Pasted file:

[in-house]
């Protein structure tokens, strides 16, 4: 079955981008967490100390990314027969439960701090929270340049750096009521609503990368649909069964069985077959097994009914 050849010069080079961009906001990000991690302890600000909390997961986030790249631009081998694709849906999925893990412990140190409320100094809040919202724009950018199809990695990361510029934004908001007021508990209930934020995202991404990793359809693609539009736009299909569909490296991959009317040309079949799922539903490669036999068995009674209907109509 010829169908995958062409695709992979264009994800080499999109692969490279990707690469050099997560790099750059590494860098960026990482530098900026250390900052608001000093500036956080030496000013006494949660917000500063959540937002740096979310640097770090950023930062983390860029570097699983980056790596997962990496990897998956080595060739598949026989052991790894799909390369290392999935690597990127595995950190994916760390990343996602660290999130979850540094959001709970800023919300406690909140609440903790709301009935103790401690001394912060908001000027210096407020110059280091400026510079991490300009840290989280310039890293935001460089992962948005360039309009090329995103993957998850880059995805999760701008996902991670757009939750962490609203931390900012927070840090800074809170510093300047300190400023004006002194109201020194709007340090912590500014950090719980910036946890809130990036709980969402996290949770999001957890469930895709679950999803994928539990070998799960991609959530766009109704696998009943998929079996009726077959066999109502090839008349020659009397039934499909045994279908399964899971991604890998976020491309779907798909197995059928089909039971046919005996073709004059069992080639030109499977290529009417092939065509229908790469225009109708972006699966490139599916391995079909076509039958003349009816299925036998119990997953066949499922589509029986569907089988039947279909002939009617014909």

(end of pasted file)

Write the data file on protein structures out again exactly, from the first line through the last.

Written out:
[in-house]
């Protein structure tokens, strides 16, 4: 079955981008967490100390990314027969439960701090929270340049750096009521609503990368649909069964069985077959097994009914 050849010069080079961009906001990000991690302890600000909390997961986030790249631009081998694709849906999925893990412990140190409320100094809040919202724009950018199809990695990361510029934004908001007021508990209930934020995202991404990793359809693609539009736009299909569909490296991959009317040309079949799922539903490669036999068995009674209907109509 010829169908995958062409695709992979264009994800080499999109692969490279990707690469050099997560790099750059590494860098960026990482530098900026250390900052608001000093500036956080030496000013006494949660917000500063959540937002740096979310640097770090950023930062983390860029570097699983980056790596997962990496990897998956080595060739598949026989052991790894799909390369290392999935690597990127595995950190994916760390990343996602660290999130979850540094959001709970800023919300406690909140609440903790709301009935103790401690001394912060908001000027210096407020110059280091400026510079991490300009840290989280310039890293935001460089992962948005360039309009090329995103993957998850880059995805999760701008996902991670757009939750962490609203931390900012927070840090800074809170510093300047300190400023004006002194109201020194709007340090912590500014950090719980910036946890809130990036709980969402996290949770999001957890469930895709679950999803994928539990070998799960991609959530766009109704696998009943998929079996009726077959066999109502090839008349020659009397039934499909045994279908399964899971991604890998976020491309779907798909197995059928089909039971046919005996073709004059069992080639030109499977290529009417092939065509229908790469225009109708972006699966490139599916391995079909076509039958003349009816299925036998119990997953066949499922589509029986569907089988039947279909002939009617014909």